At the time of writing in late June 2020, there has been massive impact on the economy and employment from the COVID-19 pandemic. Over recent months, during the pandemic, I wrote the following essay on the future of work and its implications for retirement. It is to be subsumed into a book on Who Wants to Retire, and Who can Afford to Retire.
I came to the conclusion from my extensive investigations that working lives in coming decades will be inherently unpredictable and we really can’t continue with current models of working lives leading up to a retirement at a fixed age determined by public policy and access to pension benefits. You might be able to go on and on in your job to your dying days, especially if you enjoy it, but it is highly likely that your work and employment will undergo major transformation with new technology and work organisation. This will militate against the extended working life you might have wanted and which policy might demand. And totally unforeseen shocks like COVID 19 might also affect your working life. I was surprised by my own conclusion as to what we need to cope with this transition in working lives in train.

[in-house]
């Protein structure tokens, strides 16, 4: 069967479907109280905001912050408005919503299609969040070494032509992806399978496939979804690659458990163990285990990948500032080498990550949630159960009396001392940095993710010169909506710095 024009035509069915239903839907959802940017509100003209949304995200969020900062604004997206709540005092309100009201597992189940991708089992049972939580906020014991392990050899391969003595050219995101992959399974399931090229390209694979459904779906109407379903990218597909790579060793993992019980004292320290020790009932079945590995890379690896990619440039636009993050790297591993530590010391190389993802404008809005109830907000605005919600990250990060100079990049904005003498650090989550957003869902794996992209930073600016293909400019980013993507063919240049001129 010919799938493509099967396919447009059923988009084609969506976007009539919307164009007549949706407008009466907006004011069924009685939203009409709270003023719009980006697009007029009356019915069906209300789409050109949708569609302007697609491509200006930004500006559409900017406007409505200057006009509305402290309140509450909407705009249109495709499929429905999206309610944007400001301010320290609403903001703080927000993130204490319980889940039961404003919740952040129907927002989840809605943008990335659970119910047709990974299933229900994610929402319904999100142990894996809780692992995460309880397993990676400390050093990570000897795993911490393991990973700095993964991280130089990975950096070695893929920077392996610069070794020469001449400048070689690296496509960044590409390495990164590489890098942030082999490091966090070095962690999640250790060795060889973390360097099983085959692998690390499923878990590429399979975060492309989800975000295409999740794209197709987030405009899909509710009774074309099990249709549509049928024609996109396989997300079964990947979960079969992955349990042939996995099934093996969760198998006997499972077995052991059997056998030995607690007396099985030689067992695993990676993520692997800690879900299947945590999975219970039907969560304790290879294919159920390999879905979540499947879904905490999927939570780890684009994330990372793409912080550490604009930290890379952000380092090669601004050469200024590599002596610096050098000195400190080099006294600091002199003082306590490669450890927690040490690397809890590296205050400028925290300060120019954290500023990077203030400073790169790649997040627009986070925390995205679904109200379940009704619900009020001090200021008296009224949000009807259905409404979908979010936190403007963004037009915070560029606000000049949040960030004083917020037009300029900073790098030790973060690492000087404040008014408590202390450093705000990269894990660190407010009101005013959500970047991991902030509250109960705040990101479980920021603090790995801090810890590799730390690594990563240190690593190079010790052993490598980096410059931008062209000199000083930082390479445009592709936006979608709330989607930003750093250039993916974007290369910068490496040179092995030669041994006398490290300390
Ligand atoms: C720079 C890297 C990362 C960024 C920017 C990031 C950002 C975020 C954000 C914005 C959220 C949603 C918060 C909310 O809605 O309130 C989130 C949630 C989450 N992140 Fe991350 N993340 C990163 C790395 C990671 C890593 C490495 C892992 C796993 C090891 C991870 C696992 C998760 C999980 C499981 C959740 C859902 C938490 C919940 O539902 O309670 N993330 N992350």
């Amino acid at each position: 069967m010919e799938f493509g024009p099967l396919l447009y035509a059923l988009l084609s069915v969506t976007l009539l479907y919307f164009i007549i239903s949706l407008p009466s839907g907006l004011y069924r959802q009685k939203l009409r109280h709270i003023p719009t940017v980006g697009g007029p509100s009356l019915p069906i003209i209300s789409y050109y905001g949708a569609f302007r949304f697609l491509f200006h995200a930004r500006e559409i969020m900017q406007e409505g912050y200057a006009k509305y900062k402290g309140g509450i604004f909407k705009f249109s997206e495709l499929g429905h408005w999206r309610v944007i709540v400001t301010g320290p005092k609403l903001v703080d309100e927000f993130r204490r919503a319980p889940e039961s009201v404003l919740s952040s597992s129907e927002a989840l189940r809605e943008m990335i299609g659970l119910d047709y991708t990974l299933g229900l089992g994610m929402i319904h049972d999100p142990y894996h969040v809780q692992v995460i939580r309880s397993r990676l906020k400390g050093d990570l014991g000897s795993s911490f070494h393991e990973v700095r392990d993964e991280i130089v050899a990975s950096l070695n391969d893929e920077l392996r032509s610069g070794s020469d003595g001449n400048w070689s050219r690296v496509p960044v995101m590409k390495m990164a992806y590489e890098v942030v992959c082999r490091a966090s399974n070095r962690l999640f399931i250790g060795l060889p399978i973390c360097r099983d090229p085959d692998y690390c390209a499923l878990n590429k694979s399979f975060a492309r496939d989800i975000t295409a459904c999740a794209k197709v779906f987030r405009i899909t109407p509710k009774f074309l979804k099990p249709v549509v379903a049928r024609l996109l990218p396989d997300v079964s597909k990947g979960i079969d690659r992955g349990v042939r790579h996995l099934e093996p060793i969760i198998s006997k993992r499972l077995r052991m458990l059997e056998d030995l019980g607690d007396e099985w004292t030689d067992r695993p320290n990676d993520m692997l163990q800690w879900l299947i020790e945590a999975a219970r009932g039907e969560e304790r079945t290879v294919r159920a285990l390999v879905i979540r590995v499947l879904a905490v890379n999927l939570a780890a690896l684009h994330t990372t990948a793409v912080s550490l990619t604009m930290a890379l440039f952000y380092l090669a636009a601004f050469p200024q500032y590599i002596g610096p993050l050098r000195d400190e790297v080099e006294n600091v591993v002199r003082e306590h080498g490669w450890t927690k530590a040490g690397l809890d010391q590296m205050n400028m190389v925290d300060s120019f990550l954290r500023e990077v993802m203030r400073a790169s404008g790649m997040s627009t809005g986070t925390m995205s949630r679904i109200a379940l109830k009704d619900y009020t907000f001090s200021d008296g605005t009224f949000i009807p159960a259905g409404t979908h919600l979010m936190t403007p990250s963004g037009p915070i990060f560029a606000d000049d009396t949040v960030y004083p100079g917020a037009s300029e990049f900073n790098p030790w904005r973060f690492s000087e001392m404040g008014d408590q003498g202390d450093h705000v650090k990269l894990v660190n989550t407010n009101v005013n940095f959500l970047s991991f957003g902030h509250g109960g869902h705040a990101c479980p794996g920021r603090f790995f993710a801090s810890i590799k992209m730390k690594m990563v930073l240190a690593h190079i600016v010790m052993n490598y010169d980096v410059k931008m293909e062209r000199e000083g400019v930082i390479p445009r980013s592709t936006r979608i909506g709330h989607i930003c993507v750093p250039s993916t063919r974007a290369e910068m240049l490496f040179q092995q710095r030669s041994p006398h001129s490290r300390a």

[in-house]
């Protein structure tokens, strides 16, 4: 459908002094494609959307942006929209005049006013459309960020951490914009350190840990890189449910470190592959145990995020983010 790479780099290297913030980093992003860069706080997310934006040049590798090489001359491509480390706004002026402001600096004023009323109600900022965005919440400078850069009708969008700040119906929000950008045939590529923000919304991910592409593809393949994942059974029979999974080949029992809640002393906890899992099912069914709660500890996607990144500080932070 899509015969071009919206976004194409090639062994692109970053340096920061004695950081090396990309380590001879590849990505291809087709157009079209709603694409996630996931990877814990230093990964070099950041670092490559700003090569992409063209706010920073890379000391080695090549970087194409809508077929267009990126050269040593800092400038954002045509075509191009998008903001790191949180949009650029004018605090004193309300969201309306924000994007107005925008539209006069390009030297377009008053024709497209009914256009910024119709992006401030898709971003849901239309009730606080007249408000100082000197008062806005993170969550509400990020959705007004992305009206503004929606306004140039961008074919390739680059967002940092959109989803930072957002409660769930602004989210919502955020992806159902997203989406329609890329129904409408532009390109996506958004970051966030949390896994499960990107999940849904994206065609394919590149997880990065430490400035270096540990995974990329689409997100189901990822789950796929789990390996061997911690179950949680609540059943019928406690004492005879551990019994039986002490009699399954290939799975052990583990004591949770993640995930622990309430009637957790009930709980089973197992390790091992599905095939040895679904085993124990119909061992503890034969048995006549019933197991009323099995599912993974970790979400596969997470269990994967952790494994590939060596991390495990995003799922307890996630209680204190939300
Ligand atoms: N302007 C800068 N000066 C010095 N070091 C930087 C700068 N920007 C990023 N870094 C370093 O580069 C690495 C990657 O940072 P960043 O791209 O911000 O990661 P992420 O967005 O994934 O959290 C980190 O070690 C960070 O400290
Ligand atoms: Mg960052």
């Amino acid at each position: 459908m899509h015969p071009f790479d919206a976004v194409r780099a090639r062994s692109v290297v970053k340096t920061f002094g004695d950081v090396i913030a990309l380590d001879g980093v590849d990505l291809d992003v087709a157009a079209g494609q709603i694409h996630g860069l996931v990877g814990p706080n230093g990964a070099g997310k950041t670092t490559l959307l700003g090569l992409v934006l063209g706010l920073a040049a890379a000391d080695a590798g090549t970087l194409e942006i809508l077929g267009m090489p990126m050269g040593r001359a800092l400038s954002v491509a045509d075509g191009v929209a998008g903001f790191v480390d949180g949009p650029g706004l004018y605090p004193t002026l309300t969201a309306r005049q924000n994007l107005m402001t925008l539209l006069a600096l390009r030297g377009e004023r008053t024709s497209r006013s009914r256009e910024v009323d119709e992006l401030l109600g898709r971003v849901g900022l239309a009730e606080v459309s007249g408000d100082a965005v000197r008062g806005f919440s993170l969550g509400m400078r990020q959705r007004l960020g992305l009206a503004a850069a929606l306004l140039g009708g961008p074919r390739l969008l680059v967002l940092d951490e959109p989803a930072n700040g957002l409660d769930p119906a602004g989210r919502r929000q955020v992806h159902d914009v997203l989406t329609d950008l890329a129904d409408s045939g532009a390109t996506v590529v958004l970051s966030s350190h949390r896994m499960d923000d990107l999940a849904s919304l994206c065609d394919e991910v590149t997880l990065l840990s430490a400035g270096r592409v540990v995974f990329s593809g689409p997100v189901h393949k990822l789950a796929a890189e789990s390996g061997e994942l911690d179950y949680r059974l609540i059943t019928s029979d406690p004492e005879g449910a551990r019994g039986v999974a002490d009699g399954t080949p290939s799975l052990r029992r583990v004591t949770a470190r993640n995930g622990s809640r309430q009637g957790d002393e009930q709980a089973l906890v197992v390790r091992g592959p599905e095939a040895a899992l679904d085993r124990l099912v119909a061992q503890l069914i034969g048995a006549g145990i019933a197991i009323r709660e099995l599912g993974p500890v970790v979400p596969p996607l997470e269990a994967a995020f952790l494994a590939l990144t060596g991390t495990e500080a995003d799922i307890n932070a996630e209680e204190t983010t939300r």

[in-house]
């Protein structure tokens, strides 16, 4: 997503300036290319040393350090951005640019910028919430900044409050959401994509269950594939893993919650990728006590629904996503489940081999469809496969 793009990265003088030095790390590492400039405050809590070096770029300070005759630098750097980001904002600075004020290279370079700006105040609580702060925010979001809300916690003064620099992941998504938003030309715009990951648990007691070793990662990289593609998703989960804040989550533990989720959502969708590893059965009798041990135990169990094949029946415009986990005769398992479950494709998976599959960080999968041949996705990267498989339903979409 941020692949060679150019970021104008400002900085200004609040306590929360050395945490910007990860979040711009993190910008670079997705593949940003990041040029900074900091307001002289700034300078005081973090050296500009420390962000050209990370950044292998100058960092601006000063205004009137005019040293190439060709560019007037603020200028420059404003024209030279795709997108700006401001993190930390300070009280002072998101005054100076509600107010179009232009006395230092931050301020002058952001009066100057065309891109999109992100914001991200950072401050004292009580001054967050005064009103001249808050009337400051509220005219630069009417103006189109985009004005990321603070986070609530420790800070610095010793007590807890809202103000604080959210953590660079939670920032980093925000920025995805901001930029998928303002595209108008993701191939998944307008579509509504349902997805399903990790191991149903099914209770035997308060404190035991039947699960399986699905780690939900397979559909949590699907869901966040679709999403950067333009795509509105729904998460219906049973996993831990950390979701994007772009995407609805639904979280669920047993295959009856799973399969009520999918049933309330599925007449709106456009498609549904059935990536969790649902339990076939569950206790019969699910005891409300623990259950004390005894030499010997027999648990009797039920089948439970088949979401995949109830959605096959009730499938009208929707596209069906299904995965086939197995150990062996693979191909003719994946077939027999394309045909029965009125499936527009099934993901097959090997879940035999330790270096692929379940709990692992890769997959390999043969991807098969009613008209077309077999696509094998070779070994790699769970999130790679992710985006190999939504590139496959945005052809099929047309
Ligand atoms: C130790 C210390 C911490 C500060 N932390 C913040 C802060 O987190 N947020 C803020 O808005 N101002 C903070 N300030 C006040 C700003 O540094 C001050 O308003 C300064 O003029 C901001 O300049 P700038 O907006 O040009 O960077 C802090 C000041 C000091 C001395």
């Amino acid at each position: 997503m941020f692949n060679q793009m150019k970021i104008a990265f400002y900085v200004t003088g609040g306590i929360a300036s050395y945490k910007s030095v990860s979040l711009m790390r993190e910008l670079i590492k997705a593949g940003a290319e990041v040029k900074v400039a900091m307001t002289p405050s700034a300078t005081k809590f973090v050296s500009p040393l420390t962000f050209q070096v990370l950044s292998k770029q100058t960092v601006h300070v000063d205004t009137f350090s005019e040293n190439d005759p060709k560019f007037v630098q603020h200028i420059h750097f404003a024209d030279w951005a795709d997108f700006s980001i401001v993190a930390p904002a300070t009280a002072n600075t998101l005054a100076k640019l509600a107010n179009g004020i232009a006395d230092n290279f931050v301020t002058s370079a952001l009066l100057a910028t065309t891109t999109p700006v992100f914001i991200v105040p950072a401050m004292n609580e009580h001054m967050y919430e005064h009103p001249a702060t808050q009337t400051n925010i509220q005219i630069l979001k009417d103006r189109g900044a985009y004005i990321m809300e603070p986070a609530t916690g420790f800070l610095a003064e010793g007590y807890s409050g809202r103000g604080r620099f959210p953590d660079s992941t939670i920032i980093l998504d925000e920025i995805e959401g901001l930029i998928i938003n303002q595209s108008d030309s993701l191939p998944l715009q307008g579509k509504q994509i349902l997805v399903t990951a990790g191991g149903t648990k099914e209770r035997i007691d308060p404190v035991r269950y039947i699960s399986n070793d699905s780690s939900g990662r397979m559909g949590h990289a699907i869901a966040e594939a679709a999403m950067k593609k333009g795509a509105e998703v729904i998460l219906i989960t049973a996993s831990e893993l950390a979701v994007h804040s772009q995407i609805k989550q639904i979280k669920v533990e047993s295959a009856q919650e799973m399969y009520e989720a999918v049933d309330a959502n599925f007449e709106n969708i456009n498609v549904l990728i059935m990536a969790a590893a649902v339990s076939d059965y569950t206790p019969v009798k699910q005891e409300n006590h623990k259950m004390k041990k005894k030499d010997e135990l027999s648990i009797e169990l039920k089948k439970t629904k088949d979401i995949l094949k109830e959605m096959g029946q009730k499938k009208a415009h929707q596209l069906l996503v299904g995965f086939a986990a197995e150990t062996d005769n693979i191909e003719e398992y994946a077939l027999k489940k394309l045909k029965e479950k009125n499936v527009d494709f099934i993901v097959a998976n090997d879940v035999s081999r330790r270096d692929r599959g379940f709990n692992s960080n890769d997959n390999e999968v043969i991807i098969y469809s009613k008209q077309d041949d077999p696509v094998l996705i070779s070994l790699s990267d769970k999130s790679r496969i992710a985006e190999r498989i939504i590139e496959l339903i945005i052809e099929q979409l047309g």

The essay, published on line, is entitled – The end of the retirement age – how the new world of work is transforming the old work of retirement: